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Subway service in New York City slashed by 40 percent. Bus routes eliminated and service on the rest cut by a third. Service on two of the country’s busiest commuter rails reduced by half.

This is the sober scenario the Metropolitan Transportation Authority laid out on Wednesday as the agency faces a deadline to balance its budget while grappling with an enormous multibillion-dollar financial hole caused by the pandemic and little prospect of any immediate relief from Washington.

Transit officials say their doomsday plan is a worst-case scenario made necessary because even with President-elect Joseph R. Biden Jr. assuming office in January, it is unclear if there will be a breakthrough in Congress on another stimulus package.

The M.T.A., the nation’s largest transit agency — which operates the subway, buses and two commuter rails — is seeking $12 billion in federal aid, an outcome that is far less likely if Republicans retain control of the Senate.

Without federal help and with the state and city facing their own financial emergencies, the agency said it would be forced to impose some version of its proposed cuts, a move that would damage the region’s lifeline and undermine New York’s recovery from the pandemic.

“New York was already going to have a difficult time,” said Nick Sifuentes, executive director of the Tri-State Transportation Campaign, an advocacy group. “But these cuts on transit are like doubling down on the difficulty level of New York getting back on its collective feet again. What might have taken a couple of years could now potentially take decades.”

In recent months, the M.T.A., which received $4 billion in an earlier federal stimulus bill, has painted increasingly grim pictures of the transit system’s future as part of a strategy to pressure Congress into providing more support.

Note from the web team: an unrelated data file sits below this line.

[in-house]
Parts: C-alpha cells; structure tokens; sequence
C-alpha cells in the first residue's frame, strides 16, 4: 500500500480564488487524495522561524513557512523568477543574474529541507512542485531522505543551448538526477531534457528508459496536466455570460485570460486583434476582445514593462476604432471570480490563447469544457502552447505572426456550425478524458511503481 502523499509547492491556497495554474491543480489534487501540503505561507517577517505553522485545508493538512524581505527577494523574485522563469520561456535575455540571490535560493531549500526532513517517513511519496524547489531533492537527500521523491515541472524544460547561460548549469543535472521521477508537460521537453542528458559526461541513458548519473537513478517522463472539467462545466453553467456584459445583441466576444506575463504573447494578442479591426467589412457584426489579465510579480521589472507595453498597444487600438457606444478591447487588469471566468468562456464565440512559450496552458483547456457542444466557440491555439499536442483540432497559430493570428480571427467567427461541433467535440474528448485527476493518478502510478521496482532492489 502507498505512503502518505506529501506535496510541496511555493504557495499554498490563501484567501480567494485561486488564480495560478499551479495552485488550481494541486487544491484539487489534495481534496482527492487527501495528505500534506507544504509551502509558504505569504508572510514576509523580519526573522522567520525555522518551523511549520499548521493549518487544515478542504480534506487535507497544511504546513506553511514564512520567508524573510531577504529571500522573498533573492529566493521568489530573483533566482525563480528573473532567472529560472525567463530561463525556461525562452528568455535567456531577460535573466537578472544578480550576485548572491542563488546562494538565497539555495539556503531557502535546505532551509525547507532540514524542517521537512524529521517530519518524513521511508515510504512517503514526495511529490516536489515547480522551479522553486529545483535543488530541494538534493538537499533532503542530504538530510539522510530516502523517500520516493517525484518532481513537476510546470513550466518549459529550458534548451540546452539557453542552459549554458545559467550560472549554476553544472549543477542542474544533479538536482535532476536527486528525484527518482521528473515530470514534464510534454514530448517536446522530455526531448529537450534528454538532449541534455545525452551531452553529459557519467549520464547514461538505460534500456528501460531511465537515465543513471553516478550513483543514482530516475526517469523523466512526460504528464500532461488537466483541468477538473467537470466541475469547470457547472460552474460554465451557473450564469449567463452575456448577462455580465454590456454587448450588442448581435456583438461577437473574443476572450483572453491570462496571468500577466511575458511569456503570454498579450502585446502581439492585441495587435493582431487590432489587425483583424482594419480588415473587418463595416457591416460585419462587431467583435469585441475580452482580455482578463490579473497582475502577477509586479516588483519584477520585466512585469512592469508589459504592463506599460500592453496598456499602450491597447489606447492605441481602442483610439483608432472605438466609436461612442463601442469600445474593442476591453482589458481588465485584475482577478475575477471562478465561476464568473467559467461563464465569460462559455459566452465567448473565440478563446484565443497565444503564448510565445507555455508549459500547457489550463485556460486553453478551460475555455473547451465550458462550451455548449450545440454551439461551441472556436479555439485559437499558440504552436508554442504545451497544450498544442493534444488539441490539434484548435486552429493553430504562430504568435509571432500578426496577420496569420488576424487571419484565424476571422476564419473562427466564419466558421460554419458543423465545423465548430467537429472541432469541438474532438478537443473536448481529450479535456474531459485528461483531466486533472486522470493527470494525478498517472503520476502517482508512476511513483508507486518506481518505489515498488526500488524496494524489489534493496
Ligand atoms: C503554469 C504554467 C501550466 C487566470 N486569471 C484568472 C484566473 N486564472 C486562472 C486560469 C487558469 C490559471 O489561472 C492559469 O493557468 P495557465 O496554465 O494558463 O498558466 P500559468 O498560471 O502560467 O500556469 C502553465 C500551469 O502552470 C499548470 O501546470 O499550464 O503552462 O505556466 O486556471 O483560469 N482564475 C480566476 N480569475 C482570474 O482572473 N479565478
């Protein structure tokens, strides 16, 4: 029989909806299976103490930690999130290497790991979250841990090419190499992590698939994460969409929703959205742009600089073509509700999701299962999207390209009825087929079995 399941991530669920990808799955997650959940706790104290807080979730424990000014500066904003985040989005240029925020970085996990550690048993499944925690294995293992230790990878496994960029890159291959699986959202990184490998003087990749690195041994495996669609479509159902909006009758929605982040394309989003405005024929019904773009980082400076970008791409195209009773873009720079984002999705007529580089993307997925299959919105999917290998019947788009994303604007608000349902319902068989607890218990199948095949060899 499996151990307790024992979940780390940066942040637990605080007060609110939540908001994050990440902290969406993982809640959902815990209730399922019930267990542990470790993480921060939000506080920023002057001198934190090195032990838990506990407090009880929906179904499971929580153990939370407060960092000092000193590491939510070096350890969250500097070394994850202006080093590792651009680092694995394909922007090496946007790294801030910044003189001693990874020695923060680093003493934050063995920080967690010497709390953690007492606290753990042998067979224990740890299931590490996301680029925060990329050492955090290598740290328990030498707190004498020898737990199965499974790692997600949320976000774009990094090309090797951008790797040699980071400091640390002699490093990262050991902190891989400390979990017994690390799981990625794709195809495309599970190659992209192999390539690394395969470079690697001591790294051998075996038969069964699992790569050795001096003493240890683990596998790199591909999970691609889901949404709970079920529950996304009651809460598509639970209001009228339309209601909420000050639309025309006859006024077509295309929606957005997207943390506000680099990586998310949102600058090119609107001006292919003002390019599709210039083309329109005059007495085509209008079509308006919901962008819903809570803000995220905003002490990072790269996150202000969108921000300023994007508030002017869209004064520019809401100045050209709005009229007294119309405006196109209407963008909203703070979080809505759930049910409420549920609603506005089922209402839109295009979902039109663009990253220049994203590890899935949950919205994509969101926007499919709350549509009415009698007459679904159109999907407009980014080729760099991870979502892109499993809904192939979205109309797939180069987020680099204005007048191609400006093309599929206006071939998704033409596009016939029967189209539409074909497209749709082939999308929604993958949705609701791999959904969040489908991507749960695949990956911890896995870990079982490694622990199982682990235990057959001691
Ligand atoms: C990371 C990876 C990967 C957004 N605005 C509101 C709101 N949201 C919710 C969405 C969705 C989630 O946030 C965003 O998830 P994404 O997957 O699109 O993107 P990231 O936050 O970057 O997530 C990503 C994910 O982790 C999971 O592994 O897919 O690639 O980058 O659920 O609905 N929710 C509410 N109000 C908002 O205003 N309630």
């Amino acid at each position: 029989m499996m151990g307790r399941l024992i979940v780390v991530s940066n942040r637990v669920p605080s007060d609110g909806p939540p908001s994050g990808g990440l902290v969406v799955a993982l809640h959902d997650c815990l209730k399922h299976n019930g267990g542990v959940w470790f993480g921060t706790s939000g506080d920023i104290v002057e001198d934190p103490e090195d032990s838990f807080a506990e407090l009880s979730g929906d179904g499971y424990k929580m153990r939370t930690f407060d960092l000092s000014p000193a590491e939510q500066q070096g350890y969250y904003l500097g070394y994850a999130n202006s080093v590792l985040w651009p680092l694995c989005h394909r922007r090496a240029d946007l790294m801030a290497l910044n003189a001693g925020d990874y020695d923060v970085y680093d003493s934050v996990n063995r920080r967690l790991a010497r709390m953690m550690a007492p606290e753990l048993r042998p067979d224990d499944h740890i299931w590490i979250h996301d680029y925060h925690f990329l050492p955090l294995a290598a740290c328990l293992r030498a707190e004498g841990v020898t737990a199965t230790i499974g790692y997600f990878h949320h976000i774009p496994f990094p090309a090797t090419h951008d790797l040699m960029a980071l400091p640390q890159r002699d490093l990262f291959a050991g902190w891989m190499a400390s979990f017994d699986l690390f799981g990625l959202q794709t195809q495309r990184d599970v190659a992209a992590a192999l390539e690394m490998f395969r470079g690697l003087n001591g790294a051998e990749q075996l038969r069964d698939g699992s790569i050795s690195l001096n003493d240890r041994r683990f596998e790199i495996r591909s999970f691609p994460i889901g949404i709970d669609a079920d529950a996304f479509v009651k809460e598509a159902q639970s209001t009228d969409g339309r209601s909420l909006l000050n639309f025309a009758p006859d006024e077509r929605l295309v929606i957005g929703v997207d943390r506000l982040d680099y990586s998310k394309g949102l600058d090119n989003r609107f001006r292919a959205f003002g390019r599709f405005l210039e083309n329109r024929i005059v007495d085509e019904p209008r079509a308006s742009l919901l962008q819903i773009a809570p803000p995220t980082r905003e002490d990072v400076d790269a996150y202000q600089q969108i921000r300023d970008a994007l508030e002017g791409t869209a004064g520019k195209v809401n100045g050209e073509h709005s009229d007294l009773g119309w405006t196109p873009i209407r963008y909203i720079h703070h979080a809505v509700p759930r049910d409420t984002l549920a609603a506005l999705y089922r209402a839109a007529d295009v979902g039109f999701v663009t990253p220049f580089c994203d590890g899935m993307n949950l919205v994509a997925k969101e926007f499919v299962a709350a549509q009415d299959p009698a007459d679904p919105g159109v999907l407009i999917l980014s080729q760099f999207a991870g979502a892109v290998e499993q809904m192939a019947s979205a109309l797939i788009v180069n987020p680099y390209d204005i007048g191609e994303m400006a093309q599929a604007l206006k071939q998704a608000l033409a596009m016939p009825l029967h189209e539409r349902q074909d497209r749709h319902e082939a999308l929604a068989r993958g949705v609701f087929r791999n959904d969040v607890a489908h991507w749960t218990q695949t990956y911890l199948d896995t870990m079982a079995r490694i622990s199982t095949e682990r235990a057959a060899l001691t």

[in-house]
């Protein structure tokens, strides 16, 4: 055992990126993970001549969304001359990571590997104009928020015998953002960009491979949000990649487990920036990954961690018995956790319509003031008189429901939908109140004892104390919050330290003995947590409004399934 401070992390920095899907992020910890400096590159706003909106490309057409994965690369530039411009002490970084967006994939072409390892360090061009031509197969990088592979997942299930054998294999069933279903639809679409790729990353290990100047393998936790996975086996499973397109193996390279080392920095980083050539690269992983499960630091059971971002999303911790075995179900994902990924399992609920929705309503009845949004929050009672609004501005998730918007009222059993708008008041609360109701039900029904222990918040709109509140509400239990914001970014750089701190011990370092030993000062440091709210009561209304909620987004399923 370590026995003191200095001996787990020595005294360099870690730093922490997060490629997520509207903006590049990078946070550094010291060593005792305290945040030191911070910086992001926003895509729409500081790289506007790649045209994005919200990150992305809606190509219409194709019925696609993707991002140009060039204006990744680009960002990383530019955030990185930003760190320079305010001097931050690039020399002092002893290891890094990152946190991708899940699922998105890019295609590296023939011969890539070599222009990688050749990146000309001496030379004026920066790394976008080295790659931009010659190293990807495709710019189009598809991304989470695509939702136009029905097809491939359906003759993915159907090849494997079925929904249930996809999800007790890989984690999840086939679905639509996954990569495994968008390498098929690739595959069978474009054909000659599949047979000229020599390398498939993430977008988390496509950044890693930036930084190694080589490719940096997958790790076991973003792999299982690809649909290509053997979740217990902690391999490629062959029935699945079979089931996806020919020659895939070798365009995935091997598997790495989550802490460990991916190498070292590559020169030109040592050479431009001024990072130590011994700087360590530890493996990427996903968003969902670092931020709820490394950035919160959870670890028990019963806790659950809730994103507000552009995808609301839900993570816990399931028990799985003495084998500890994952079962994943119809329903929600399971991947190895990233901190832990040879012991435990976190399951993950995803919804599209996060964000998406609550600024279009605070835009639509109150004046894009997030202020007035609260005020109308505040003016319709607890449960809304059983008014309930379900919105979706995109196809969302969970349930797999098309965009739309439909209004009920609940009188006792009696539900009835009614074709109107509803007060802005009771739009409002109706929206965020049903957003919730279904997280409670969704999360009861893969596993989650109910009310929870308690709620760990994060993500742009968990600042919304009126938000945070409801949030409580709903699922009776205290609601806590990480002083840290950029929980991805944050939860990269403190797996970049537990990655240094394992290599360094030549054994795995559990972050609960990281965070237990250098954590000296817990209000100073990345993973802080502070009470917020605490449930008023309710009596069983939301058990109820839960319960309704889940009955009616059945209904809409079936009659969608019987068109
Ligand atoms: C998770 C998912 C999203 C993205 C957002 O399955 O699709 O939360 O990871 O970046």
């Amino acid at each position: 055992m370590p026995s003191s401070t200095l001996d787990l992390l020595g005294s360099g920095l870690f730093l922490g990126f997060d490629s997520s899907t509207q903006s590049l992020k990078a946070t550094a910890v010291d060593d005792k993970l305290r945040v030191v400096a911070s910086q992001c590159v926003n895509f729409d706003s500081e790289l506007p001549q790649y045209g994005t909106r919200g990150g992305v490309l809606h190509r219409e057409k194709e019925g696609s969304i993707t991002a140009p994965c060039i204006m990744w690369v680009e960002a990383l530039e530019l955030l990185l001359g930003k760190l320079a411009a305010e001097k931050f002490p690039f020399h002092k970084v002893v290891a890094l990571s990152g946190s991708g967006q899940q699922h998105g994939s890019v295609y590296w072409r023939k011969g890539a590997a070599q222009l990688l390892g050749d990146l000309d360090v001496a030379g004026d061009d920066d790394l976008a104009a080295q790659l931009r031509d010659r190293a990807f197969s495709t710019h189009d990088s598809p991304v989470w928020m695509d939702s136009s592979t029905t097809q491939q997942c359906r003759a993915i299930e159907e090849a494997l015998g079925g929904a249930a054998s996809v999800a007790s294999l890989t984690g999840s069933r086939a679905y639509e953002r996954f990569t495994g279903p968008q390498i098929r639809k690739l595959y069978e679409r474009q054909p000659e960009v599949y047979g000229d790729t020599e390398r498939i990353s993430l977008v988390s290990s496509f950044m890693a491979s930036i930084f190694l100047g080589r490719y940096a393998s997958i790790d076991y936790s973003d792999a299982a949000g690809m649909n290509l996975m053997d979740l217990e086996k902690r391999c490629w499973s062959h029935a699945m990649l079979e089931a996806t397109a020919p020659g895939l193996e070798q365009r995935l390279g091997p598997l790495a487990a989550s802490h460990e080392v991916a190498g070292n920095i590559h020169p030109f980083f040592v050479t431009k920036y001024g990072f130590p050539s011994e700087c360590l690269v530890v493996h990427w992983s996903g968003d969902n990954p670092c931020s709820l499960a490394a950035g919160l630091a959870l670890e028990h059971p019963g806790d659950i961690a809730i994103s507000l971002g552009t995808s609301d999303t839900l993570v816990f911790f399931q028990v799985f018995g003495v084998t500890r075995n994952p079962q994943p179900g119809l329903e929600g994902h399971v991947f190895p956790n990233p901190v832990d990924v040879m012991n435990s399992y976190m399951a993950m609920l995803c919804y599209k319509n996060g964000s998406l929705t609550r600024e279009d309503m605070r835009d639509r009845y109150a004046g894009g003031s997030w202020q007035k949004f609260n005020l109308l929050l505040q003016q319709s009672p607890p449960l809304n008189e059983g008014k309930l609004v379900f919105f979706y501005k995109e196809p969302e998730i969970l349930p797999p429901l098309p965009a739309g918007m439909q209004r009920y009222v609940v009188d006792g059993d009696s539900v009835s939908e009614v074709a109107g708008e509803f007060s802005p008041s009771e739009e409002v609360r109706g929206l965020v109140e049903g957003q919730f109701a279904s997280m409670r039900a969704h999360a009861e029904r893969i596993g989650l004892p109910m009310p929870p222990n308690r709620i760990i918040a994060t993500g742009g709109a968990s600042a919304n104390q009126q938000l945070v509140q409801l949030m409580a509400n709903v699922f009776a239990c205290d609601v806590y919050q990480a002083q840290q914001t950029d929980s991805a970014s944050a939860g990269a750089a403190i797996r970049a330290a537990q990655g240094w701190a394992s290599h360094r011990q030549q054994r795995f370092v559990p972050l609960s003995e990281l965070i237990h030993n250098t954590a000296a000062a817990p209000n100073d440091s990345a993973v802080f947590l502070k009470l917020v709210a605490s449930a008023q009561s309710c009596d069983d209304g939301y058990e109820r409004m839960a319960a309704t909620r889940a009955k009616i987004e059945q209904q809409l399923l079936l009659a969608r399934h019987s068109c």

But with a looming Dec. 31 deadline for passing next year’s budget, transit officials have been forced to provide some more details about what the sweeping cuts they first announced in August might include, alarming riders, union officials and elected leaders. The agency is expected to provide more specifics next month before adopting its 2021 budget.

On Wednesday, the agency said subway weekend service would be hit hardest by cuts, with 15-minute wait times between trains and some lines eliminated entirely. Service cuts for buses would affect up to a quarter of all bus routes — especially those with low ridership — though no bus riders would be more than half of a mile from another bus line or subway station.

And on the Long Island Rail Road and Metro North commuter rails, service could be reduced on some lines while others eliminated entirely on weekdays and weekends.

Transit officials also announced that they would slash 9,367 jobs from the transit work force, nearly half of which would come from the division that runs bus service. Union leaders warned that such a drastic step would provoke a fiery response from their members, including a work slowdown that would worsen service even before any official cuts were made.

“The New York City Transit work force will correctly view this as the greatest betrayal of their careers,” said John Samuelsen, the international president of the powerful Transit Workers Union. “There will be a rank-and-file rebellion, which will lead to chaos. It will lead to a disruption in service.”

“M.T.A. workers control production maintenance and on-time performance on buses and the subway,” he added. “They don’t need to strike to make their voices heard.”